New London, a city in Connecticut, used its eminent domain authority to seize private property to sell to private developers. The city said developing the land would create jobs and increase tax revenues. Kelo Susette and others whose property was seized sued New London in state court. The property owners argued the city violated the Fifth Amendment’s takings clause, which guaranteed the government will not take private property for public use without just compensation. Specifically the property owners argued taking private property to sell to private developers was not public use. The Connecticut Supreme Court ruled for New London.

So how did it work out? This theory that the state can take a poor man’s house to give to a rich man to make him richer?

The Kelo ruling was controversial and precedent-setting because, under eminent domain, the government may seize the property of a private citizen when it’s deemed necessary for public use — the construction of an airport, freeway, or post office — and they usually do so politely, giving notice and paying out the appraised value, for example, but in this case the private property was being seized not for necessary public use but for commercial development by pharmaceutical giant Pfizer.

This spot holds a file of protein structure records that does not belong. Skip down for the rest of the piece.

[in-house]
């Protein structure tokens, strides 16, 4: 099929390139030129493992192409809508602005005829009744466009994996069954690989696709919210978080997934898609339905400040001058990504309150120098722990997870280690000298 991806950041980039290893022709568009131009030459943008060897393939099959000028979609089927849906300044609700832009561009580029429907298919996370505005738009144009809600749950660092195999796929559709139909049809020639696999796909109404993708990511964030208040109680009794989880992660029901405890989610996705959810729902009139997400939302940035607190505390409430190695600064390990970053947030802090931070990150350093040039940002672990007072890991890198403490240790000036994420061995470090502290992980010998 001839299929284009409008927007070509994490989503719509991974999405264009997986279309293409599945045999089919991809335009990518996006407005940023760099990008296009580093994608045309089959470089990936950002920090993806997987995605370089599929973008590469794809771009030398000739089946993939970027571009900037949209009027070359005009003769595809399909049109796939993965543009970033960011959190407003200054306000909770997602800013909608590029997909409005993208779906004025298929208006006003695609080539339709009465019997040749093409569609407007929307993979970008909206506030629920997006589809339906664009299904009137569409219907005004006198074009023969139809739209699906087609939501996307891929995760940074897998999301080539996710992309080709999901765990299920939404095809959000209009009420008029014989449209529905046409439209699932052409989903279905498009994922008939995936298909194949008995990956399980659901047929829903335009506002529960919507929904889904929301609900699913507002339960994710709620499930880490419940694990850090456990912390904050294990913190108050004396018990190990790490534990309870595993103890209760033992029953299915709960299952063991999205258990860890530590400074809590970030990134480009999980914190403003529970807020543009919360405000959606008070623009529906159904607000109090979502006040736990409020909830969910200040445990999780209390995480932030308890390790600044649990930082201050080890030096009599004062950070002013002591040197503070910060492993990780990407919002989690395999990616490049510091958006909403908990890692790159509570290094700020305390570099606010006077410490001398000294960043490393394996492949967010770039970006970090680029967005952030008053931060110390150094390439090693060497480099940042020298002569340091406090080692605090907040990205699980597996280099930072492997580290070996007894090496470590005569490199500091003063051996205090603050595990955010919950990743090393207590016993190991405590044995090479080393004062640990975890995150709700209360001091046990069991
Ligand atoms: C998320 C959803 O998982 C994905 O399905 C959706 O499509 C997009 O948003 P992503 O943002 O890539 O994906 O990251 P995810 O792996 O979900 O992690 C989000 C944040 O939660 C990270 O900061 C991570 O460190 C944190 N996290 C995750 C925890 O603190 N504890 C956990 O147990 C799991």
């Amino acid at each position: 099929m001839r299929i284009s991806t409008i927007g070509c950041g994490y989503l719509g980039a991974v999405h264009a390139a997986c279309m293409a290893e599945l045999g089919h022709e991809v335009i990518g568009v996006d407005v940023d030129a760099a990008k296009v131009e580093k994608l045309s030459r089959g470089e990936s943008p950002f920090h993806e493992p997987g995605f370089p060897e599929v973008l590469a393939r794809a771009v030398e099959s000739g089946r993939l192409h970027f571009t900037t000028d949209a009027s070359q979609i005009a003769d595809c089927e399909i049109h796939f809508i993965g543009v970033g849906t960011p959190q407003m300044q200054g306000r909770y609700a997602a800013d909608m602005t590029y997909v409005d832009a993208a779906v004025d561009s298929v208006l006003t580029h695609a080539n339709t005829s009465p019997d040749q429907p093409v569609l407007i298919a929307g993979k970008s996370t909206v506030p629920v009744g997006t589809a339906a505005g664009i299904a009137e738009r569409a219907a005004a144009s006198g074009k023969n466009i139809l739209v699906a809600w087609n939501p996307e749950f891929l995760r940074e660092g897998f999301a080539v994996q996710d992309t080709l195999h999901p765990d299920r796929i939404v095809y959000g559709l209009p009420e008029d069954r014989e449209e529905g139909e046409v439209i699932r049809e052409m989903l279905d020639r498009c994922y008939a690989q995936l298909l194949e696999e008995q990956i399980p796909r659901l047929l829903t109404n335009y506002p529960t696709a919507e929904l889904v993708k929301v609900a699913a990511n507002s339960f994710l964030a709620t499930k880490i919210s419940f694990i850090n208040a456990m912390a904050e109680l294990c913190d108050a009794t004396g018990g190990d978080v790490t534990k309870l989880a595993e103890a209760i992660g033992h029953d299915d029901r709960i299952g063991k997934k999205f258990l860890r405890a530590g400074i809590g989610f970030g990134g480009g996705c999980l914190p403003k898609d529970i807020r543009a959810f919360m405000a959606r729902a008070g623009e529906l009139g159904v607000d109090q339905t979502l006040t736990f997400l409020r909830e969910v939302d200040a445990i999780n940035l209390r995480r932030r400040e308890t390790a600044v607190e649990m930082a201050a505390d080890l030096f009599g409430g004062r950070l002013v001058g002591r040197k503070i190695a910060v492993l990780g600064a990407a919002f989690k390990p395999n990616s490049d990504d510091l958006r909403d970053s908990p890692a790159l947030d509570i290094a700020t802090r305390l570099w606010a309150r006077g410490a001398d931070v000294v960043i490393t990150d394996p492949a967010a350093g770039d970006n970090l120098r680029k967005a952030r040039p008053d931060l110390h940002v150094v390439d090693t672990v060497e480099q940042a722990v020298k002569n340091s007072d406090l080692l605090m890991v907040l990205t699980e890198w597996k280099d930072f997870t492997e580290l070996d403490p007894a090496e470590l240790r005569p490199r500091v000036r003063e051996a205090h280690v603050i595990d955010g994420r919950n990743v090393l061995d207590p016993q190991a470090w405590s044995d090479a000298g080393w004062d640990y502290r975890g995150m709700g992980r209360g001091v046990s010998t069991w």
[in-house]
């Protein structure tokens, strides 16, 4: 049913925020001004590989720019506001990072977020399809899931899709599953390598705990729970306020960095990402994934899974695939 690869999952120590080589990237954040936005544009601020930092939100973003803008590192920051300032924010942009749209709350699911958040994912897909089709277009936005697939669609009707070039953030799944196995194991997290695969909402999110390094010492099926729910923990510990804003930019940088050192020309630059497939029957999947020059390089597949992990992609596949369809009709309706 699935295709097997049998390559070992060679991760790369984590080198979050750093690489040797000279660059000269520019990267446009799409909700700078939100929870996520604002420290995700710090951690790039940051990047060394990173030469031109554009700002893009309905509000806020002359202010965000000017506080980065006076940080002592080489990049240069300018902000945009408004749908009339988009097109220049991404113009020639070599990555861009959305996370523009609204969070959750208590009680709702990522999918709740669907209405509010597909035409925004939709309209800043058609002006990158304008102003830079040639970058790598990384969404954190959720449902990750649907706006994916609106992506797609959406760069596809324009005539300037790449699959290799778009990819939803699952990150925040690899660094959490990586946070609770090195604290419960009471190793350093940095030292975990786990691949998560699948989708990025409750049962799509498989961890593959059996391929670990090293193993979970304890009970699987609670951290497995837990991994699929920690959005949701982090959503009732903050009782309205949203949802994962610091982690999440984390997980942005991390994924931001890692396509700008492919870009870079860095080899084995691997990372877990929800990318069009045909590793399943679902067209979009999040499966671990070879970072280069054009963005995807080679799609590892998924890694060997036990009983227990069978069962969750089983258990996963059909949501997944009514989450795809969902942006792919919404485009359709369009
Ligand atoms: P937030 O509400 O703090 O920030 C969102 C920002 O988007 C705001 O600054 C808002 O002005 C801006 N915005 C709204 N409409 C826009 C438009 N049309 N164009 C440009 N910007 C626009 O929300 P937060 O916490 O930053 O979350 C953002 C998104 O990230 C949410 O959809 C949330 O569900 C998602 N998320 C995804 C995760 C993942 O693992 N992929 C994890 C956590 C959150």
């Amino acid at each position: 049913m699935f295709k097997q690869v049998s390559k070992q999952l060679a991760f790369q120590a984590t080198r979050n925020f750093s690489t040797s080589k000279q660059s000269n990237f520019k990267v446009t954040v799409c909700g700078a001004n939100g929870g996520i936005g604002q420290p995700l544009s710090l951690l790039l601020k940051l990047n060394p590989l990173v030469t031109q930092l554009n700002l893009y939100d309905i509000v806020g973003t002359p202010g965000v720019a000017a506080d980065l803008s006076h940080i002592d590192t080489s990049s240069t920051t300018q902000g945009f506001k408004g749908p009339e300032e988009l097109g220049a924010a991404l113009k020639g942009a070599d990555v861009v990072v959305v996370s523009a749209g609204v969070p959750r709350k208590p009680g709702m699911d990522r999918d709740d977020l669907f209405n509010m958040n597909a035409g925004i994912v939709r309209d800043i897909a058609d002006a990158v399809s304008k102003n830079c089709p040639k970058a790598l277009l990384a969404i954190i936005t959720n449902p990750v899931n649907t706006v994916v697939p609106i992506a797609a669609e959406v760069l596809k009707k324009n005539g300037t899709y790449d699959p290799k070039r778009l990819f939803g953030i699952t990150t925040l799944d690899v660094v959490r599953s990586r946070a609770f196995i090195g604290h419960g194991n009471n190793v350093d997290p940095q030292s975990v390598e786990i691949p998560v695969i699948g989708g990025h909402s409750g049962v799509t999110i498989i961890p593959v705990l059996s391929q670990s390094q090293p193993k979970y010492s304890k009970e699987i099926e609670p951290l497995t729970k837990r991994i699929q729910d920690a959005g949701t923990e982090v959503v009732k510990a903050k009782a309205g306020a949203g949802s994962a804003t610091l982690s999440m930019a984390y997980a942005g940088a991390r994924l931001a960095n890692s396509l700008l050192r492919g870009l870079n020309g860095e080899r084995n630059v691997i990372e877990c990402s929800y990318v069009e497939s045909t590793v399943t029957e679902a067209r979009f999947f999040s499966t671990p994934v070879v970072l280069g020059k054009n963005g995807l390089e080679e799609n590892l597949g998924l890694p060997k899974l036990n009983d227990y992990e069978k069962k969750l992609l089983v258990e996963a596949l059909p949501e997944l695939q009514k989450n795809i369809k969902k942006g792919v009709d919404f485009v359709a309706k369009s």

“Pfizer wants a nice place to operate,” a supercilious executive reportedly said in 2001. “We don’t want to be surrounded by tenements.”